So briefly, let me try and actually show you guys PuppetDB actually running, I will try to mirror, well alright. You guys, you don’t really need to read it but trust me it’s actually doing stuff. Okay so PuppetDB is a daemon, so unfortunately there is not a lot of like, if you are actually, if you actually care about what it looks like when it’s running, I have probably done something really, really wrong, right. I mean you don’t want to know, I don’t want you to know. I am going to watch it open up, not that badly.

Okay so PuppetDB handily includes within its own source tree a benchmark tool. So what I am going to do is I am going to run benchmark against my PuppetDB installation, I am going to be handing in it a bunch of catalogs that actually got from snapshot from our operations team. I am going to simulate 1800 nodes, this is running on my laptop by the way. And 1% of the time I am going to randomize resources. So we will let that spin up in a second, buffering, buffering, buffering, it’s got to think about it you know. Alright so spinning catalogs and getting information there. Alright, so the reason why this is happening at this cadence is if you have a 30 minute run interval, 1800 nodes, if you do math, this is America, but trust me, you do math that turns out to about 1 catalog every second. So what I could do is bring up the dashboard and you can actually see it you know running and doing things.

So this particular database I have you know there is about 700,000 nodes in it, I have got some pretty high duplication measures that I will actually talk about a little bit. There is an internal queue, you could see the help of it, you know there is a bunch of other interesting metrics on here, this is all just to say, that it’s instrumented out of the ass that it’s actually fast enough to handle 1800 nodes worth of catalogues on this bitterly antiquated MacBook Pro Retina, it’s pretty sweet actually, you should get it.

So anyway that’s what it does, I don’t need to belabor that point so I am going to kill this and go back to here zoom.

Okay, so in a nutshell, what that benchmark was doing is it’s taking all these catalogs from our operations team, it’s stimulating 1800 nodes worth of data firing them off at PuppetDB and then what you were seeing if you recall the numbers on that dashboard are like you know a couple of 100 milliseconds to actually store that entire catalog, that’s the entire graph, every single resource, every single parameter, every single relationship, all the edges, all the facts reports everything that all gets stored in a couple of 100 milliseconds.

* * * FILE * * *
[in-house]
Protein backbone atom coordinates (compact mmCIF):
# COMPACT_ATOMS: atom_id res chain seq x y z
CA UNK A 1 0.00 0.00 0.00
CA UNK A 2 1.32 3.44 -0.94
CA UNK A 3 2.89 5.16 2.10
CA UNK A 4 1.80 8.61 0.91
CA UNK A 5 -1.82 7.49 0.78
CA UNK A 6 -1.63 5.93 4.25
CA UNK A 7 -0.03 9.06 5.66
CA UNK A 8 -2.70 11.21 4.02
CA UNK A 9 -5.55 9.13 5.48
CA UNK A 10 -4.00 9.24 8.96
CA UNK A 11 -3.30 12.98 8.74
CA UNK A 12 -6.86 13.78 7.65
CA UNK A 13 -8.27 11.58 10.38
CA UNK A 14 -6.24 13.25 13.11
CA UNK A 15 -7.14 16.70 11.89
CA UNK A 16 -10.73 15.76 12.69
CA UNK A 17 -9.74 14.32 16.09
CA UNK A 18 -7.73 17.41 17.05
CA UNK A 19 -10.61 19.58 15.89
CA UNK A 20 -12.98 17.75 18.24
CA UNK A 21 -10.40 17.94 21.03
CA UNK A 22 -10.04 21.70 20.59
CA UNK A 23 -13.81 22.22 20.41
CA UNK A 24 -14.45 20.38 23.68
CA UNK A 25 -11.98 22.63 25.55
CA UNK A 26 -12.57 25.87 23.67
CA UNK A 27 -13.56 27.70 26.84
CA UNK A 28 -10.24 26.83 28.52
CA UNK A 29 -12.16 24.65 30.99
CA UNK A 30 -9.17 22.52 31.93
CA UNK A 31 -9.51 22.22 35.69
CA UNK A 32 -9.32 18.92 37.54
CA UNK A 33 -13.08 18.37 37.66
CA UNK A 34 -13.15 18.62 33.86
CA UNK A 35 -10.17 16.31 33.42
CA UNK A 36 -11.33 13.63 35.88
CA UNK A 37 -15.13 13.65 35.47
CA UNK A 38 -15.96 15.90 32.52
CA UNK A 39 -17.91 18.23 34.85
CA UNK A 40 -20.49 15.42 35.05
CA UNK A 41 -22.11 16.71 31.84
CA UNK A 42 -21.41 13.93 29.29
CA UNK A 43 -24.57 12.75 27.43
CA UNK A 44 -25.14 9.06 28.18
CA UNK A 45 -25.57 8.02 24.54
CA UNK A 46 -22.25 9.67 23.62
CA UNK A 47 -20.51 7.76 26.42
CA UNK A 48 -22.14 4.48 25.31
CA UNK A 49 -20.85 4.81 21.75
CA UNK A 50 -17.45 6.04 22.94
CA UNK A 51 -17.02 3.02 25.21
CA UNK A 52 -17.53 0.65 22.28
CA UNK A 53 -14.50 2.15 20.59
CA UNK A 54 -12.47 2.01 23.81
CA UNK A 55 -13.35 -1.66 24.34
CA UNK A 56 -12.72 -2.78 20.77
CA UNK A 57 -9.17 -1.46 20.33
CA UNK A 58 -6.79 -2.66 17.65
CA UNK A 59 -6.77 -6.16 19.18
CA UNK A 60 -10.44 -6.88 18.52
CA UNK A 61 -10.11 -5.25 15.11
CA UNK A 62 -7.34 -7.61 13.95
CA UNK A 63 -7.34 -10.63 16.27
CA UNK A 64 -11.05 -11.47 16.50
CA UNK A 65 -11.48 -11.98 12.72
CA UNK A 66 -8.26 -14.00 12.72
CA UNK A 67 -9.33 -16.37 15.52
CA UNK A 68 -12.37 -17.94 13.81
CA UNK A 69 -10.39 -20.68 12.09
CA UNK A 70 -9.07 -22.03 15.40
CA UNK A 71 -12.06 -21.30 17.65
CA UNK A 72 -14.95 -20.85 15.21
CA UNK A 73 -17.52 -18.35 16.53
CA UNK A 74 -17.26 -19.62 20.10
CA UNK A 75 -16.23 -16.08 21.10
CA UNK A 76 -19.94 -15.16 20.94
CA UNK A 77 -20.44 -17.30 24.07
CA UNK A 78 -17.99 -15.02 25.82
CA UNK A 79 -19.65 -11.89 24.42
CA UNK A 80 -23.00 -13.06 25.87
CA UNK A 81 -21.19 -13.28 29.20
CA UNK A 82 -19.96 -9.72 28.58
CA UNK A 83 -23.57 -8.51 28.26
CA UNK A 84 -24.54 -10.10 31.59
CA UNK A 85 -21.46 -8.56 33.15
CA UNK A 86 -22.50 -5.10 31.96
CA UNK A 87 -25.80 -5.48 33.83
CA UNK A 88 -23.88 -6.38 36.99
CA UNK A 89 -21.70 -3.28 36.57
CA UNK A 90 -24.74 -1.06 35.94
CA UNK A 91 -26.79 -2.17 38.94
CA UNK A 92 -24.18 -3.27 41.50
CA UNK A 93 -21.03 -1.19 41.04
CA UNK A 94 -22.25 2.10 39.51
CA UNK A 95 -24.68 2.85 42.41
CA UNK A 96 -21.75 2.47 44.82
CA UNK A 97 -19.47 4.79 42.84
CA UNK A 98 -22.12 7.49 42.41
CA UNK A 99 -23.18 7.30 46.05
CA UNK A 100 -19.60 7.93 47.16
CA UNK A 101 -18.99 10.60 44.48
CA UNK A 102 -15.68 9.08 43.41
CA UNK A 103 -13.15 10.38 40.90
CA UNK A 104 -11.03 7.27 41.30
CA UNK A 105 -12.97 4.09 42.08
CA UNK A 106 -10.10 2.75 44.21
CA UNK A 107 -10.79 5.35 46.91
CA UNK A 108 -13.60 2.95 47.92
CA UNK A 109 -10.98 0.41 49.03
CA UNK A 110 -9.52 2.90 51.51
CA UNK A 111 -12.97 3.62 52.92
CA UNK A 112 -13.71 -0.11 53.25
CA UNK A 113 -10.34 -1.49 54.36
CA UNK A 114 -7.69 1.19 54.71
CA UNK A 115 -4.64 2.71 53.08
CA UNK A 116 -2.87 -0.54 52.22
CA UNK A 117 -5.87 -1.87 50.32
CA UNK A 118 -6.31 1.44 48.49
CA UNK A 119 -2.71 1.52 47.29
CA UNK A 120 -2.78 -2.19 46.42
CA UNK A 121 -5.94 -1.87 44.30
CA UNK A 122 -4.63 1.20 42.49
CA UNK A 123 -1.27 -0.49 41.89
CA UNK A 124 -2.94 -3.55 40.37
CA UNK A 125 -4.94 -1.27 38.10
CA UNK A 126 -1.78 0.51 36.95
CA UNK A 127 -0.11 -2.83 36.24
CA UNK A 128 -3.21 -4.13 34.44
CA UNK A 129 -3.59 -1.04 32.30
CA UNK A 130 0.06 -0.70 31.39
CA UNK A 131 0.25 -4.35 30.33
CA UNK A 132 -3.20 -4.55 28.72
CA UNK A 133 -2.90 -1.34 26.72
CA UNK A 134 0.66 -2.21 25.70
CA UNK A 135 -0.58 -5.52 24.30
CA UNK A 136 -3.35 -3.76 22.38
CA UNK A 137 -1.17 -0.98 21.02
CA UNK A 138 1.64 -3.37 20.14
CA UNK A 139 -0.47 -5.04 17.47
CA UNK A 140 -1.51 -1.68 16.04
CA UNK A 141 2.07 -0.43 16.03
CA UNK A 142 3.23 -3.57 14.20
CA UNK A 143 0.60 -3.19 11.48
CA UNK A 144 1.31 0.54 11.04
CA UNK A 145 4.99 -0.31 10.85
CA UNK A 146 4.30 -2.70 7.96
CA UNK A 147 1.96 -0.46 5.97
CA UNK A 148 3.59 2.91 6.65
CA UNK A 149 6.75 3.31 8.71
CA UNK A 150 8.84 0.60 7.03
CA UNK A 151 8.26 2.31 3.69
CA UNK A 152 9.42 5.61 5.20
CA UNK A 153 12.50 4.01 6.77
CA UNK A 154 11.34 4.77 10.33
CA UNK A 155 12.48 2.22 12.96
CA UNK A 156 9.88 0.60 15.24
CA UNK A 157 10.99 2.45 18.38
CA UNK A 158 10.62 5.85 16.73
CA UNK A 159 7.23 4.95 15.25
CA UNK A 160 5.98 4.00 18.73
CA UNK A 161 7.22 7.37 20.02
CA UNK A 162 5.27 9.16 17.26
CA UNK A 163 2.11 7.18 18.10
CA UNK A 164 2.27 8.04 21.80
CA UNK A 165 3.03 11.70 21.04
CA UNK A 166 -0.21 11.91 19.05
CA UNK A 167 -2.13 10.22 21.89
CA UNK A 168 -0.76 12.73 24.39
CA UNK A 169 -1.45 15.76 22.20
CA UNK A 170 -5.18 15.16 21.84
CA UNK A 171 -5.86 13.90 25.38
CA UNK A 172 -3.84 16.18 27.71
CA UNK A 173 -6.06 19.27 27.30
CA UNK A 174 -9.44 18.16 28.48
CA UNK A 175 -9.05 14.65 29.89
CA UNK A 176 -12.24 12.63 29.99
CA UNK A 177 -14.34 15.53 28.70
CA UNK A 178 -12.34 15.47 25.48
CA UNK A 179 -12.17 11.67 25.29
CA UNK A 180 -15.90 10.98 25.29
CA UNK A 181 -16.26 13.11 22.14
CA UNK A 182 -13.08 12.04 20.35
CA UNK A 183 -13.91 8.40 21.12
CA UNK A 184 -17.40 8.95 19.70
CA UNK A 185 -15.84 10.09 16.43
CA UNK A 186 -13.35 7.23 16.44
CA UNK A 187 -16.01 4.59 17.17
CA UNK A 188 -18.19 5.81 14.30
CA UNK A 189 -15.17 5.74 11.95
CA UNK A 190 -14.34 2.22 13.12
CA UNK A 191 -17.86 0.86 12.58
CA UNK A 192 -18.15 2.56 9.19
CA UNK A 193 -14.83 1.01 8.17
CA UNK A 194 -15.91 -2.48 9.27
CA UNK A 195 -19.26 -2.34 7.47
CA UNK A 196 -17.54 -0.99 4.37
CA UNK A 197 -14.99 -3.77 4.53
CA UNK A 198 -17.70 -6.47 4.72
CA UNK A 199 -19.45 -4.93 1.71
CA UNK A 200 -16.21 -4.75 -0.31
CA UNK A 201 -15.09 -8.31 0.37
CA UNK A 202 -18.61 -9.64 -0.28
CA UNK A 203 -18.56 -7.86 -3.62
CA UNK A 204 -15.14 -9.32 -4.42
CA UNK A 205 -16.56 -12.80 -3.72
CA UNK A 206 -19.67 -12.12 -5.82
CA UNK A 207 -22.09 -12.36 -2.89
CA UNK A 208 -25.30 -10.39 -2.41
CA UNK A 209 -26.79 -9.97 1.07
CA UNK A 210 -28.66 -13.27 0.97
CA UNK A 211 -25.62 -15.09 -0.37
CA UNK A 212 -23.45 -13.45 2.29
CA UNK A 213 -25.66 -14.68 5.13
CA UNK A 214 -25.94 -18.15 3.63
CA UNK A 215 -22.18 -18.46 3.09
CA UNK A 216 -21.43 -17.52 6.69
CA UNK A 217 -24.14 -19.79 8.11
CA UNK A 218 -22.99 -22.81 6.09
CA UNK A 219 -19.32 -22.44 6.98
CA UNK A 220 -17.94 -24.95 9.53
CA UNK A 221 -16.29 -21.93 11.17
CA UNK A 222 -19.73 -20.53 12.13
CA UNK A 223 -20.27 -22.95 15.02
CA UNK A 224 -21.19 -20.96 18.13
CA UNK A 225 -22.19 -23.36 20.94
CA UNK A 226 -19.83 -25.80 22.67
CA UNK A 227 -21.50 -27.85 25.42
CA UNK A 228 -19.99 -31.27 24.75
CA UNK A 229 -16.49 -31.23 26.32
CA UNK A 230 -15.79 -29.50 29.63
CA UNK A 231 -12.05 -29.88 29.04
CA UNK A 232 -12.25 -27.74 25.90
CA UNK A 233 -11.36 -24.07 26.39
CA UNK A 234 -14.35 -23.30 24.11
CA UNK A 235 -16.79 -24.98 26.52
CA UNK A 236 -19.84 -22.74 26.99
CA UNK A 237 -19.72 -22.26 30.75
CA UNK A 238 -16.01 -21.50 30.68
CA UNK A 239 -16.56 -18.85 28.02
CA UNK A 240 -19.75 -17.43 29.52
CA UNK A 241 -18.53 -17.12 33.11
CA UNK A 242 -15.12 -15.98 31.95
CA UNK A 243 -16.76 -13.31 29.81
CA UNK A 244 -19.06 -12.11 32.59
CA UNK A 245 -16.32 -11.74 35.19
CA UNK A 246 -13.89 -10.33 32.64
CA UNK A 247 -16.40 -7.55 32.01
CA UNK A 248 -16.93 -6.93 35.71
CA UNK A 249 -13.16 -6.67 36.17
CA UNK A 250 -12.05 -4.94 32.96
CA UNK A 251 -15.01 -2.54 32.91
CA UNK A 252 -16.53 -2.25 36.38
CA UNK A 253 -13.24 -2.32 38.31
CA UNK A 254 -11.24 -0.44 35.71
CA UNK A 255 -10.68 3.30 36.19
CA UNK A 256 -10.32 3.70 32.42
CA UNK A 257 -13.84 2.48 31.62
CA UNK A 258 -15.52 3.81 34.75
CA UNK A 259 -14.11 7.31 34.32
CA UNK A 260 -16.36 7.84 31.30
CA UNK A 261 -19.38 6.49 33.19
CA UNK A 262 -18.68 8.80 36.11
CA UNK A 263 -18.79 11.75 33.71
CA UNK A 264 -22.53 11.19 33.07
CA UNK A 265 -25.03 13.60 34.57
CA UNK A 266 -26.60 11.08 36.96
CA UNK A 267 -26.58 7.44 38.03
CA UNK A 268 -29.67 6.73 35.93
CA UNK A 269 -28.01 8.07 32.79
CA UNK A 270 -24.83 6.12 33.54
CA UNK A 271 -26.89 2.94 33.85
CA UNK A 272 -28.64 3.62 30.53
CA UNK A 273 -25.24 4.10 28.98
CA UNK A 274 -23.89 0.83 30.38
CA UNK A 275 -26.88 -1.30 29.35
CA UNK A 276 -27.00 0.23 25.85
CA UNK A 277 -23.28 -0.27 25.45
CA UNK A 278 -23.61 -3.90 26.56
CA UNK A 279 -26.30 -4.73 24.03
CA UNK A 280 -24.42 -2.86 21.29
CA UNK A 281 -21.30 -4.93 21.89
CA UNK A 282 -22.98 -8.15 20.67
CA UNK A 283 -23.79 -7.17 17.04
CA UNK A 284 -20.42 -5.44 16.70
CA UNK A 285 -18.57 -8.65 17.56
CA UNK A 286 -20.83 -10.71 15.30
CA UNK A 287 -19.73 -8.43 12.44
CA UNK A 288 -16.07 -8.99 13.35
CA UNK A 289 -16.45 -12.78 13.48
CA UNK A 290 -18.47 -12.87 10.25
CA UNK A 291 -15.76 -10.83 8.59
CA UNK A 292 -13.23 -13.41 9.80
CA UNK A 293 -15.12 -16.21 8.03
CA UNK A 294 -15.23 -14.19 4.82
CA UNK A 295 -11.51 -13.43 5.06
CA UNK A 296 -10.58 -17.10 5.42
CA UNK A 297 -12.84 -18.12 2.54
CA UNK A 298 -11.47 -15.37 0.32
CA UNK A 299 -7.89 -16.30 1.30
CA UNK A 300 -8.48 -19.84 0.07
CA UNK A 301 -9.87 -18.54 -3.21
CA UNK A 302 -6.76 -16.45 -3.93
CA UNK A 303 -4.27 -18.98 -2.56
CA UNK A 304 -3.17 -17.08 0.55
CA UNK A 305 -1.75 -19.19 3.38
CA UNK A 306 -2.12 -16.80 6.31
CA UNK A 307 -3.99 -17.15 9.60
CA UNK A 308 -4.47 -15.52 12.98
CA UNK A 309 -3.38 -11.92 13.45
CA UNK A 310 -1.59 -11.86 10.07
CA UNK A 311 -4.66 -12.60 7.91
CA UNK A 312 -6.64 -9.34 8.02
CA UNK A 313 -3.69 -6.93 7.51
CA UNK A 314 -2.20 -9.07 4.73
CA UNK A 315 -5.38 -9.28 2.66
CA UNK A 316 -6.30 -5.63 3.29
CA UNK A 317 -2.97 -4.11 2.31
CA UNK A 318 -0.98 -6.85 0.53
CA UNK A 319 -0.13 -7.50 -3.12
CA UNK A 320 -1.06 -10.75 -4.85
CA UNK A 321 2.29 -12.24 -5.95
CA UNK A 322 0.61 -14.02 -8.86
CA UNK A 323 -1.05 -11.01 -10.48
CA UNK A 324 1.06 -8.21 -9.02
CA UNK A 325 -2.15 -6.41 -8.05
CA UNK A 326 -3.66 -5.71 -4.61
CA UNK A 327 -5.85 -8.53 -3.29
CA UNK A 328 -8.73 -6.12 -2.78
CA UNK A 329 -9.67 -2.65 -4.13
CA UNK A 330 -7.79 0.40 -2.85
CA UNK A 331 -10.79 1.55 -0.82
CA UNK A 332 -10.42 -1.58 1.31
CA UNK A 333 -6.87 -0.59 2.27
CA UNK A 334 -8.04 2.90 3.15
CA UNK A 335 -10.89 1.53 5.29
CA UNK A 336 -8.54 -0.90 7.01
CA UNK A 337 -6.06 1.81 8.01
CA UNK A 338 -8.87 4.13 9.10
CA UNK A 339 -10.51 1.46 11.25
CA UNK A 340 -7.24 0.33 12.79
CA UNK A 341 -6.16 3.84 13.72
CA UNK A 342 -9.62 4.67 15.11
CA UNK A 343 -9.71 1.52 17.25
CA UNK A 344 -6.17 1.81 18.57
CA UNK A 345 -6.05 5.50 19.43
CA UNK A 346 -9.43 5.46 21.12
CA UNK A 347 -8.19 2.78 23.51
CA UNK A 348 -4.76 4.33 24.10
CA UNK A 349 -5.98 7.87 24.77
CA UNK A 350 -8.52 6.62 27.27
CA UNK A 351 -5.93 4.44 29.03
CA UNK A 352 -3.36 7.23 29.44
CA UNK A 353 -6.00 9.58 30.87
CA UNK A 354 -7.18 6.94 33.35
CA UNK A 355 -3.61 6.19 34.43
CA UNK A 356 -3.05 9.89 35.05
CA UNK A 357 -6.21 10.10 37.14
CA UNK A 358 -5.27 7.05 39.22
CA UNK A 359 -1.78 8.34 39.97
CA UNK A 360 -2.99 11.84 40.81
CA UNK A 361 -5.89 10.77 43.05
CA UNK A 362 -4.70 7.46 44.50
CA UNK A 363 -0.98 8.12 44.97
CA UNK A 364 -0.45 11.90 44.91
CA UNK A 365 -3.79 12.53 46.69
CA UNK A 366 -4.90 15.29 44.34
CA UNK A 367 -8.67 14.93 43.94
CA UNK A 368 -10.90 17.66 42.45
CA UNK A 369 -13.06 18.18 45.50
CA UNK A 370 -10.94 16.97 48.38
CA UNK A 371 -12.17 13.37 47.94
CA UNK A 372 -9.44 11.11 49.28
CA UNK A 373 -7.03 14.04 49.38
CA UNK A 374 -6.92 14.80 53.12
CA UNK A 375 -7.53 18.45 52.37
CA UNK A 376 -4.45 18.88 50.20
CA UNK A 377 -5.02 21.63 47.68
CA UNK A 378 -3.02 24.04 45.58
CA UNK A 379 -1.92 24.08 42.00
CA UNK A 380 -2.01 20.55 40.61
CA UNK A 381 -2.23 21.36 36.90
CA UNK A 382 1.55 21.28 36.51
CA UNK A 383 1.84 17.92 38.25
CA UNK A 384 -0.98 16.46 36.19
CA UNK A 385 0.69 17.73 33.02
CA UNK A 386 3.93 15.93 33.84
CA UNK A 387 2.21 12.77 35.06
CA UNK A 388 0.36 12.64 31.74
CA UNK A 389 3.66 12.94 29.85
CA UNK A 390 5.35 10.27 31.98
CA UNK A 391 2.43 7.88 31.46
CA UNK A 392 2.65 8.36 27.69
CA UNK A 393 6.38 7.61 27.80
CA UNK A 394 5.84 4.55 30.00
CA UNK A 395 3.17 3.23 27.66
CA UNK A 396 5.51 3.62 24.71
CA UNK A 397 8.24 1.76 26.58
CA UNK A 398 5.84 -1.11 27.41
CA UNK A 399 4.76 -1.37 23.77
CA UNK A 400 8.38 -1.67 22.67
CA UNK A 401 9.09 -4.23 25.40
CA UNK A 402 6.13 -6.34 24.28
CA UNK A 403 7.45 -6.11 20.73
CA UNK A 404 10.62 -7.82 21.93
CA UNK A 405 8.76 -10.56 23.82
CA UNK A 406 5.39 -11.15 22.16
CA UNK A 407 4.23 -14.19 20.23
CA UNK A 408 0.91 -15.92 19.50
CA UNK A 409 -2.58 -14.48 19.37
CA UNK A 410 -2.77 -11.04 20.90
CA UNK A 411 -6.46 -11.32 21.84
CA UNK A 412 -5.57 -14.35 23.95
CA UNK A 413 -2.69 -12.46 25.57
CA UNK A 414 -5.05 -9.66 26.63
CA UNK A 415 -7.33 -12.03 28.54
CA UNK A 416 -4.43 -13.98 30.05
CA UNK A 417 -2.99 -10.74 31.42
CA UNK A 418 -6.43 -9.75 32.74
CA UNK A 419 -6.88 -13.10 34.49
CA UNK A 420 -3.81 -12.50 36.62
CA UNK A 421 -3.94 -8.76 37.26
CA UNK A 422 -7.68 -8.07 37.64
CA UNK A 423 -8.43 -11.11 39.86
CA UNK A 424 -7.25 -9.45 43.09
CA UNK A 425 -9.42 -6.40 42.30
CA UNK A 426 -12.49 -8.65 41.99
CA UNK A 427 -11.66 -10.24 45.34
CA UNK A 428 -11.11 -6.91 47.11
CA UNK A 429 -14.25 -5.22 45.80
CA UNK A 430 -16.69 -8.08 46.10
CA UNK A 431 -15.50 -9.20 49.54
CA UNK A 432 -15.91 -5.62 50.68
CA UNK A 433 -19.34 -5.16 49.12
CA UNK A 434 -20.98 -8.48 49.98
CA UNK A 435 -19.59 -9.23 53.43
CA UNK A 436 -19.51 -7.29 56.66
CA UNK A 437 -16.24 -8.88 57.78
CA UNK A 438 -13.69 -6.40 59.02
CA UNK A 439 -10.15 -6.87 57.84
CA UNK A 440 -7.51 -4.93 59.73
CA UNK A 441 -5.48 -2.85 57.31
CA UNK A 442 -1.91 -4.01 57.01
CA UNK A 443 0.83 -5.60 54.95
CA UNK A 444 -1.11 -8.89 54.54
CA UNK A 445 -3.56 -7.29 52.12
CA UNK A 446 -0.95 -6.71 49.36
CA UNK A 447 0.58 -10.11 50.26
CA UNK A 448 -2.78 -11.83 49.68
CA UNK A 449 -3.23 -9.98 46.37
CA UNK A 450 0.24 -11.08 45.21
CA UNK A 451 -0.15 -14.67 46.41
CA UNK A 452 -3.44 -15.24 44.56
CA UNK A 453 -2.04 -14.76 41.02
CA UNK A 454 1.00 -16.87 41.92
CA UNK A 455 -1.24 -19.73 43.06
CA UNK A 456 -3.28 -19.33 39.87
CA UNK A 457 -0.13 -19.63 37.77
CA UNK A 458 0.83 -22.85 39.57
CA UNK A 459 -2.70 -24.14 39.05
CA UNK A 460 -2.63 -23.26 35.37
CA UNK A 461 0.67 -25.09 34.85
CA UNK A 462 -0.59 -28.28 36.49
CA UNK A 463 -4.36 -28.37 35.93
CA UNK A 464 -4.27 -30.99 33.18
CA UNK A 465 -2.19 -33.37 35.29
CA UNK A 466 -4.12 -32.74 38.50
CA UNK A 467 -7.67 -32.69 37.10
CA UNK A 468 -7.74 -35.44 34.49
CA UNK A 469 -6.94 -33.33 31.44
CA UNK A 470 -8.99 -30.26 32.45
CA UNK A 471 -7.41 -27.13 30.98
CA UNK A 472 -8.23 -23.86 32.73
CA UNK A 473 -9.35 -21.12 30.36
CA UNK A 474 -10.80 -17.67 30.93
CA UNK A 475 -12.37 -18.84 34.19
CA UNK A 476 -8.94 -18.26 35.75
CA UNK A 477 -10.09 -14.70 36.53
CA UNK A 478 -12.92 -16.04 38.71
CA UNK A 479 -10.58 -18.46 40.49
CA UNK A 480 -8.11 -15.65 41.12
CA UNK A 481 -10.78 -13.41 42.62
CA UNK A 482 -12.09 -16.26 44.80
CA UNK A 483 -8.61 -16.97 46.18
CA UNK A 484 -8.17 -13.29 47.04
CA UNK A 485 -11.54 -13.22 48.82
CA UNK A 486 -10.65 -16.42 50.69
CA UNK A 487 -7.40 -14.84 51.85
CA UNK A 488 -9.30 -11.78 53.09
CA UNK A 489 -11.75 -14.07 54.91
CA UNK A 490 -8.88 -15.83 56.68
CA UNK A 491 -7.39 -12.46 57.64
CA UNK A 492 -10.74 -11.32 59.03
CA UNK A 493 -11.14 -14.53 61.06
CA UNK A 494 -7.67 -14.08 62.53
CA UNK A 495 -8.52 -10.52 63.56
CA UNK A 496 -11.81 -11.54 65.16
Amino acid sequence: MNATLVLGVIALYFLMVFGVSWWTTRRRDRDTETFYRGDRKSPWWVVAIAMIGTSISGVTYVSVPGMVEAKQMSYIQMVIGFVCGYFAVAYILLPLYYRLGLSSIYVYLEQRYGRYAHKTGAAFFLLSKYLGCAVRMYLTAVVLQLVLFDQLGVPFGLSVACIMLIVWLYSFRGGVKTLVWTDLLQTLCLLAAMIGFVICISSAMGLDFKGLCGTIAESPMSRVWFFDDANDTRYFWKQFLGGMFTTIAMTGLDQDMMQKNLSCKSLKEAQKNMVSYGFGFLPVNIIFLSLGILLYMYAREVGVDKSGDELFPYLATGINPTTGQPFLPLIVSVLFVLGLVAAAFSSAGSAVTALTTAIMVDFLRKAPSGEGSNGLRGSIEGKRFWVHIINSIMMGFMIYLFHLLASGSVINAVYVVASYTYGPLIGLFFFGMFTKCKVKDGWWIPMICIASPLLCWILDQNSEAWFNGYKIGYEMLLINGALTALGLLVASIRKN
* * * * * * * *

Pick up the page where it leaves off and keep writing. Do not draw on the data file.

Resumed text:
In order to make that happen, and for reference I mean the old store configs implementation would happily work up to about maybe 50 nodes, maybe a 100 nodes and then you know you would be ruined.

So we had to built something that was pretty different I think in order to make this work. And we did a couple of at least internal to Puppet Labs Engineering we did a couple of what I would say are some fairly unconventional things, relative to how the rest of Puppet or Puppet Lab software is constructed. #1) Is we baked in asynchronous operation kind of into the core of how the stuff works. Really PuppetDB what it’s supposed to do it’s supposed to provide two basic features, 1) One is it has to store stuff and 2) Two it has to let you query it. It turns out that there is an architectural pattern within software called CQRS, which kind of describes those patterns pretty nicely, it’s called Command Query Responsibility Separation, but in a nutshell what that means is you want to use a different model to update information than the model you used to read your information. So effectively that means that you can think of your application as two separate pipelines.

There is like a pipeline for how you want to make modifications to all of your data and there is completely separate pipeline for how you want to actually consume that information, right. So they are going to be different, this is kind of a most software is not designed in this way. So what that let’s us do is I will write pipeline we made asynchronous from the beginning, it’s heavily parallelized, it uses an internal MQ that you guys never have to actually maintain because it’s just embedded inside of the software itself and we do things like automatic retry.

So when I say write pipeline, what I mean is you are not doing an http post, you know when I first did this I think it was somewhat controversial because people are like well if I want to store catalog, why can’t I just do http post/catalogs and then here’s my 18 megabytes worth of catalog and that you just wait and then you hand me a 200 ok when it’s been stored. I am like that’s fantastic until you run out of like available threads or you run out of available cores or any of a number of things that you know pose real scalability limits on what you can do.